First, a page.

Moving the needle
EDITOR: NBA athlete Jason Collins recently announced that he is gay. The reactions and support from others was very positive. Kobe Bryant wholeheartedly supported Collins' decision to come out, along with many others.
For those who live in a fog of bias, Collins' announcement somehow reflects badly on him. For open-minded people and for those with opening minds, this adds evidence to awakening America that being gay is a personal characteristic that, for Collins, has no bearing on what kind of person he is, who he was in the past, nor his skill, love and passion for basketball.
Collins didn't chip away at the stereotype; he blew a significant hole in it. As such, other biased stereotypes of gays must be questioned. Should not gays have a fair shot at happiness in all fashions that straight people do, including marriage?
The support Collins is receiving shows the progress toward accepting gay athletes and moves us closer to the acceptance of legal gay marriage. Simply put, gay people are like any other people and deserve equality.
EDITOR: Am I the only one who wonders how electricity will get to Sonoma County from suppliers located in Texas, New Jersey, Canada, New York or Illinois ("Top bidders for power plan revealed," Saturday)? If the electricity from any of those suppliers would just go onto the grid, what's to prevent a Sonoma County resident from using electricity generated — horror of horrors — by PG&E?
EDITOR: Thank you for the April 29 article that discussed a small park associated with a major new development ("Coddingtown-area park heads to SR council"). The story unfortunately left out the fact that this out-of-state-developer has already cut down 24 heritage oak trees and will damage many others. The park, therefore, really represents an exchange of highly valuable trees for a patch of grass, more cars and buildings and a huge leakage of locally generated revenue.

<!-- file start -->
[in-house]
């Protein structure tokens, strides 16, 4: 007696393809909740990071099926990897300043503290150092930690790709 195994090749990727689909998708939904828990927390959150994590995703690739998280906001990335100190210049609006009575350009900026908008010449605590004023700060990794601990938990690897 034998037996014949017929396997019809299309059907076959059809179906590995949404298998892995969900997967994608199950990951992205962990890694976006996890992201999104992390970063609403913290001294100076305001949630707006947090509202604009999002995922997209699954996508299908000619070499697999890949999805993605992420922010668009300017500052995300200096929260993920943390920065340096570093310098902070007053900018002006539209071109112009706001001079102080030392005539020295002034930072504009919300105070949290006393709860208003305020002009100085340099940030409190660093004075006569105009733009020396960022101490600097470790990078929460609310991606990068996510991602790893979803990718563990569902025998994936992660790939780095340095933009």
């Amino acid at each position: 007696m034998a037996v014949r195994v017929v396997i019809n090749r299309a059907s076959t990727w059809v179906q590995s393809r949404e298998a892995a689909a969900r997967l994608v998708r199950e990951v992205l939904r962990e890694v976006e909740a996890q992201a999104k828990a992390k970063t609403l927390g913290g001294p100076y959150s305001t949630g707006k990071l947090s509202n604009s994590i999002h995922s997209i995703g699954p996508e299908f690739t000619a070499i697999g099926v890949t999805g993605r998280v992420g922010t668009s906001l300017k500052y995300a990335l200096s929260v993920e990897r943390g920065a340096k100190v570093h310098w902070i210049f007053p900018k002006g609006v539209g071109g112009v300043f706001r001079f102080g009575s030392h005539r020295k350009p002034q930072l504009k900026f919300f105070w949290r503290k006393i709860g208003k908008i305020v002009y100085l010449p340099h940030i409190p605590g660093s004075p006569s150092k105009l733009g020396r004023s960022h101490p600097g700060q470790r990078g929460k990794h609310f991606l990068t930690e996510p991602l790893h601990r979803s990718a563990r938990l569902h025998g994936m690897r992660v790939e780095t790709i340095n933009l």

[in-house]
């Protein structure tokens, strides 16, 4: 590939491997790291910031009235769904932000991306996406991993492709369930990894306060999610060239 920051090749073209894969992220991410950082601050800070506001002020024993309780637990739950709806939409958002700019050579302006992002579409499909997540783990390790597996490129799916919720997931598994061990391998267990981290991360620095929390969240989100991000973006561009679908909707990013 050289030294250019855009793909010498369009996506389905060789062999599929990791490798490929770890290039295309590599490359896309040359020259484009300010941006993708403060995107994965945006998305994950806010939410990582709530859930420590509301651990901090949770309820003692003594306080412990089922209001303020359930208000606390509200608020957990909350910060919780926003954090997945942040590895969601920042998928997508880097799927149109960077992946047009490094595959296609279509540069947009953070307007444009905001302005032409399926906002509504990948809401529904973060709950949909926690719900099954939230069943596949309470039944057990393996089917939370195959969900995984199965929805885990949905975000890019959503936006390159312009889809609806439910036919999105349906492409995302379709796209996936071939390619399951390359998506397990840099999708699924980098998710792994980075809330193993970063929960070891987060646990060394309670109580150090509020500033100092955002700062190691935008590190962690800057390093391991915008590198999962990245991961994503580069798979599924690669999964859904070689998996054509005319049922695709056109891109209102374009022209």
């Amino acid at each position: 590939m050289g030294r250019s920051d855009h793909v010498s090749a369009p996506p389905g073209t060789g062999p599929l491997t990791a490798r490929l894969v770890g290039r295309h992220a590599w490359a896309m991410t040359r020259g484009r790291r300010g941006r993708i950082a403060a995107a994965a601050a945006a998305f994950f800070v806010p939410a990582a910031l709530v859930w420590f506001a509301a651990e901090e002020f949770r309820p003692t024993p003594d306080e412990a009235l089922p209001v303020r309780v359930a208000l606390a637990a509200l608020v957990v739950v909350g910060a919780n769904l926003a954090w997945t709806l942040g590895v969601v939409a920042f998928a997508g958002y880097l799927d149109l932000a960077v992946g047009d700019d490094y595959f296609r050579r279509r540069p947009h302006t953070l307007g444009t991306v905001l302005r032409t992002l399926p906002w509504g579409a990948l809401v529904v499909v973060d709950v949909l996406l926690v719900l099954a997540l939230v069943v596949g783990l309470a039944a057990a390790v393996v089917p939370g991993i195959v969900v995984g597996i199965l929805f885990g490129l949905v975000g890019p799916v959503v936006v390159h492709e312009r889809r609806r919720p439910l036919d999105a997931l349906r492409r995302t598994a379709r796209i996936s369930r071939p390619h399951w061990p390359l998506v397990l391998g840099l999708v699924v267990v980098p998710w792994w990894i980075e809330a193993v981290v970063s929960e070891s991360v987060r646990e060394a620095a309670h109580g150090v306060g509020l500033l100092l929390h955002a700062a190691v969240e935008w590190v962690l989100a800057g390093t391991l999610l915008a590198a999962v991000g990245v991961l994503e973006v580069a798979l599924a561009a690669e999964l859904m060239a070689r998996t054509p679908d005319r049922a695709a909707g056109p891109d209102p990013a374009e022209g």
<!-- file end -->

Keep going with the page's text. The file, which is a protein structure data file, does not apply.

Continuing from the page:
And now this absentee landlord seeks to destroy the 250-year old oak it told the city of Santa Rosa it would leave standing. The historic oak is inconvenient. The city should reject the proposed removal of additional trees and plan around this specimen tree. The many values trees embody far outweigh issues of expediency.
If the city needs parks and housing, it should use its planning powers to locate projects like the so-called-Range Ranch project in blighted areas (see the large demolished motel just a few hundred yards from this project) and protect natural areas in city parks.
We are counting on public officials to embrace the lessons of the past and bring forth new plans to protect the future.
EDITOR: Violence is in the news again. The important question is, what leads individuals to determine that violence against others is the way to express their frustration, anger and fear in order to meet their needs?
The military, police, and media tend to focus on who and how. They use violence themselves — and scarce finances — here and abroad in a way that conditions the public to support further limitations on our liberties, based on fear. This leads to a more violent world.
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